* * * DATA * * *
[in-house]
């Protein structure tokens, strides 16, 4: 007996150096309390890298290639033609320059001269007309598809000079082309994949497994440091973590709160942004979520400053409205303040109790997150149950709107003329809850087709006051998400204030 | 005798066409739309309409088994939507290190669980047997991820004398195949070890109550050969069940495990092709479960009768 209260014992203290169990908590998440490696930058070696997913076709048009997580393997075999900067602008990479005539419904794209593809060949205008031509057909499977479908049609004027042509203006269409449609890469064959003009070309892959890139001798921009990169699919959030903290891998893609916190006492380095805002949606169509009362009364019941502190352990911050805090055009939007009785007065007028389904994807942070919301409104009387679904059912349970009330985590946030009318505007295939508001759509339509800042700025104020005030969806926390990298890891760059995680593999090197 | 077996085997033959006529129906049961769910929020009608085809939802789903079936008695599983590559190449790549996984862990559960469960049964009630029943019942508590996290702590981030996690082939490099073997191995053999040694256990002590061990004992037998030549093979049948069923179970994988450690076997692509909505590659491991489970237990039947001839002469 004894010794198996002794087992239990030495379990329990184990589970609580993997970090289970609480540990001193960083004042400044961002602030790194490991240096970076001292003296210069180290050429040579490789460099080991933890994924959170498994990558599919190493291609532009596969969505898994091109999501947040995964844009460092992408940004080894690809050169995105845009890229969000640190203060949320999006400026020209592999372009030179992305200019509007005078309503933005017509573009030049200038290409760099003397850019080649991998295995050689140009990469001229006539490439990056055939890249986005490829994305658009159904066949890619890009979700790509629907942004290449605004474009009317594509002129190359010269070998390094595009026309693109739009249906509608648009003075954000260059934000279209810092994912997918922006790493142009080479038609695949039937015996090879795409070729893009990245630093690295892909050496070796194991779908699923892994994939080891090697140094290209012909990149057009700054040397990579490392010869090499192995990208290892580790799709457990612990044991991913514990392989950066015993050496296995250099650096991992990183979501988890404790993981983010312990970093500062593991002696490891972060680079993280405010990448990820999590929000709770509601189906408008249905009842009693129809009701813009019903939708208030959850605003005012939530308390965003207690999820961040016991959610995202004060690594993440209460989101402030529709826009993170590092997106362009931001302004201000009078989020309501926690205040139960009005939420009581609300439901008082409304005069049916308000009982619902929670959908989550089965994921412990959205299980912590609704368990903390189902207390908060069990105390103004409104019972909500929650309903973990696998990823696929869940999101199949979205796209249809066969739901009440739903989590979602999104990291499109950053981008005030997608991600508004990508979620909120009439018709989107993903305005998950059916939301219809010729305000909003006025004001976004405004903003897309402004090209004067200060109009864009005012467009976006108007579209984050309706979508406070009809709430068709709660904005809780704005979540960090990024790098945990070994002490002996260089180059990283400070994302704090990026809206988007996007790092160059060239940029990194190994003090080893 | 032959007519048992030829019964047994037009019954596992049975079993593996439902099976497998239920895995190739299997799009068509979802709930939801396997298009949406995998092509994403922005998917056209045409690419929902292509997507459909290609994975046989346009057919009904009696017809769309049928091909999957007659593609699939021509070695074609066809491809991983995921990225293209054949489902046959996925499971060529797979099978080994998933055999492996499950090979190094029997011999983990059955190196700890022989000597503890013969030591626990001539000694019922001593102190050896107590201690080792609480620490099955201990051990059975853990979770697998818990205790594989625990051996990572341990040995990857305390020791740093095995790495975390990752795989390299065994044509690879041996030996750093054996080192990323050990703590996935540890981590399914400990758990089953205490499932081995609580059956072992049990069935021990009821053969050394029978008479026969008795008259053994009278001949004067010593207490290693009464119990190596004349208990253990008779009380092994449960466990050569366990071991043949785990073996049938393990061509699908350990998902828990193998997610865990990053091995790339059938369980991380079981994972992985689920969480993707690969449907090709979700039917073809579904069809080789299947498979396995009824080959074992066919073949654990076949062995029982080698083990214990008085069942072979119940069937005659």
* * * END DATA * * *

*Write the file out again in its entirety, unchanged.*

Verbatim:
[in-house]
């Protein structure tokens, strides 16, 4: 007996150096309390890298290639033609320059001269007309598809000079082309994949497994440091973590709160942004979520400053409205303040109790997150149950709107003329809850087709006051998400204030 | 005798066409739309309409088994939507290190669980047997991820004398195949070890109550050969069940495990092709479960009768 209260014992203290169990908590998440490696930058070696997913076709048009997580393997075999900067602008990479005539419904794209593809060949205008031509057909499977479908049609004027042509203006269409449609890469064959003009070309892959890139001798921009990169699919959030903290891998893609916190006492380095805002949606169509009362009364019941502190352990911050805090055009939007009785007065007028389904994807942070919301409104009387679904059912349970009330985590946030009318505007295939508001759509339509800042700025104020005030969806926390990298890891760059995680593999090197 | 077996085997033959006529129906049961769910929020009608085809939802789903079936008695599983590559190449790549996984862990559960469960049964009630029943019942508590996290702590981030996690082939490099073997191995053999040694256990002590061990004992037998030549093979049948069923179970994988450690076997692509909505590659491991489970237990039947001839002469 004894010794198996002794087992239990030495379990329990184990589970609580993997970090289970609480540990001193960083004042400044961002602030790194490991240096970076001292003296210069180290050429040579490789460099080991933890994924959170498994990558599919190493291609532009596969969505898994091109999501947040995964844009460092992408940004080894690809050169995105845009890229969000640190203060949320999006400026020209592999372009030179992305200019509007005078309503933005017509573009030049200038290409760099003397850019080649991998295995050689140009990469001229006539490439990056055939890249986005490829994305658009159904066949890619890009979700790509629907942004290449605004474009009317594509002129190359010269070998390094595009026309693109739009249906509608648009003075954000260059934000279209810092994912997918922006790493142009080479038609695949039937015996090879795409070729893009990245630093690295892909050496070796194991779908699923892994994939080891090697140094290209012909990149057009700054040397990579490392010869090499192995990208290892580790799709457990612990044991991913514990392989950066015993050496296995250099650096991992990183979501988890404790993981983010312990970093500062593991002696490891972060680079993280405010990448990820999590929000709770509601189906408008249905009842009693129809009701813009019903939708208030959850605003005012939530308390965003207690999820961040016991959610995202004060690594993440209460989101402030529709826009993170590092997106362009931001302004201000009078989020309501926690205040139960009005939420009581609300439901008082409304005069049916308000009982619902929670959908989550089965994921412990959205299980912590609704368990903390189902207390908060069990105390103004409104019972909500929650309903973990696998990823696929869940999101199949979205796209249809066969739901009440739903989590979602999104990291499109950053981008005030997608991600508004990508979620909120009439018709989107993903305005998950059916939301219809010729305000909003006025004001976004405004903003897309402004090209004067200060109009864009005012467009976006108007579209984050309706979508406070009809709430068709709660904005809780704005979540960090990024790098945990070994002490002996260089180059990283400070994302704090990026809206988007996007790092160059060239940029990194190994003090080893 | 032959007519048992030829019964047994037009019954596992049975079993593996439902099976497998239920895995190739299997799009068509979802709930939801396997298009949406995998092509994403922005998917056209045409690419929902292509997507459909290609994975046989346009057919009904009696017809769309049928091909999957007659593609699939021509070695074609066809491809991983995921990225293209054949489902046959996925499971060529797979099978080994998933055999492996499950090979190094029997011999983990059955190196700890022989000597503890013969030591626990001539000694019922001593102190050896107590201690080792609480620490099955201990051990059975853990979770697998818990205790594989625990051996990572341990040995990857305390020791740093095995790495975390990752795989390299065994044509690879041996030996750093054996080192990323050990703590996935540890981590399914400990758990089953205490499932081995609580059956072992049990069935021990009821053969050394029978008479026969008795008259053994009278001949004067010593207490290693009464119990190596004349208990253990008779009380092994449960466990050569366990071991043949785990073996049938393990061509699908350990998902828990193998997610865990990053091995790339059938369980991380079981994972992985689920969480993707690969449907090709979700039917073809579904069809080789299947498979396995009824080959074992066919073949654990076949062995029982080698083990214990008085069942072979119940069937005659």